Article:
Produced in the historic Mino province, present-day Gifu prefecture, Mino-yaki has a long ceramic history dating back to the 11th century, and since the 19th century has specialised in porcelain for everyday crockery. Mino ceramic production developed in correlation with that of Seto, in neighbouring Aichi prefecture, which was the location of one of the legendary Six Ancient Kilns or Rokkoyō (六古窯) of Japan. A variety of styles and glazing techniques were produced in Mino following the Chadō tea ceremony boom in the Momoyama period (1573–1615), including pale yellow Ki-Seto, jet black Seto-guro, off-white Shino and green/black Oribe wares.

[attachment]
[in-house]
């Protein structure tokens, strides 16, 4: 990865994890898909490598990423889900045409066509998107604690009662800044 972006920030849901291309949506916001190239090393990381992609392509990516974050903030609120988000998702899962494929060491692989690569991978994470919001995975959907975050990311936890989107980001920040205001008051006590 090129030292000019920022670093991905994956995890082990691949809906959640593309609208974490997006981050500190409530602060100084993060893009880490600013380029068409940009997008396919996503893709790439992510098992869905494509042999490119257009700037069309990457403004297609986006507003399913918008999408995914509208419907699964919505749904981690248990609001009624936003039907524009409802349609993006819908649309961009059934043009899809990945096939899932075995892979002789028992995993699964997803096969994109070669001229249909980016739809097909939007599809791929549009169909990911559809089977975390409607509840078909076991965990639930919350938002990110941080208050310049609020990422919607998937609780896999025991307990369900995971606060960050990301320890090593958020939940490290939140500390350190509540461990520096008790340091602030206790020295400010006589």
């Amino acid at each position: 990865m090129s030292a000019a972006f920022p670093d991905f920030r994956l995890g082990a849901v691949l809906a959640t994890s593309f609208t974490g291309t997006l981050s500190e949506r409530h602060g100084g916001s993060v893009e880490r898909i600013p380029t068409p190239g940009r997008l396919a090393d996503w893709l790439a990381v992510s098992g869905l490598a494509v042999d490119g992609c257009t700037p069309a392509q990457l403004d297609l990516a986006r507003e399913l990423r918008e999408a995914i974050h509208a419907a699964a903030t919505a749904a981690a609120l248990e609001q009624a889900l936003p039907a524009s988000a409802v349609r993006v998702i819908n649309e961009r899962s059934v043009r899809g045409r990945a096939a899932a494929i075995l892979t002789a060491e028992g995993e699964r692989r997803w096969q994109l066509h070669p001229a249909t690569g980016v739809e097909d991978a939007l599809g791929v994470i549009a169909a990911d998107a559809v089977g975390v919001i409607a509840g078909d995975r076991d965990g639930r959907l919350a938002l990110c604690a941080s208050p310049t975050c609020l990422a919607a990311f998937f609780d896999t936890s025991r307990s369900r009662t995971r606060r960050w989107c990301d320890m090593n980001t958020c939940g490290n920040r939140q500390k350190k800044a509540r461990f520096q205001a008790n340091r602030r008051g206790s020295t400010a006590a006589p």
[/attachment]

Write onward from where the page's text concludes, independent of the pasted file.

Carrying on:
Japanese blue-and-white pottery is known as Sometsuke, literally “dye applied”, because the colour was likened to traditional indigo-dyed linen. The ceramics are decorated by hand, stencil or transfer-print with a blue pigment, traditionally cobalt oxide, over which a transparent glaze is then applied, and once fired the underglaze decorations become a vivid shade of blue. This method originated during China’s Song dynasty (960-1279) and is believed to have been perfected around the beginning of the Ming dynasty in the 14th century. Blue-and-white pottery was introduced to Japan at the start of the 17th century in the form of export Tianqi or Ko-Sometsuke ("Old Sometsuke") porcelain from Jingdezhen, which was imitated in the kilns at Arita before spreading to other areas including Kyoto, Seto, Hasami and Mikawachi, each developing their own unique variations of Sometsuke.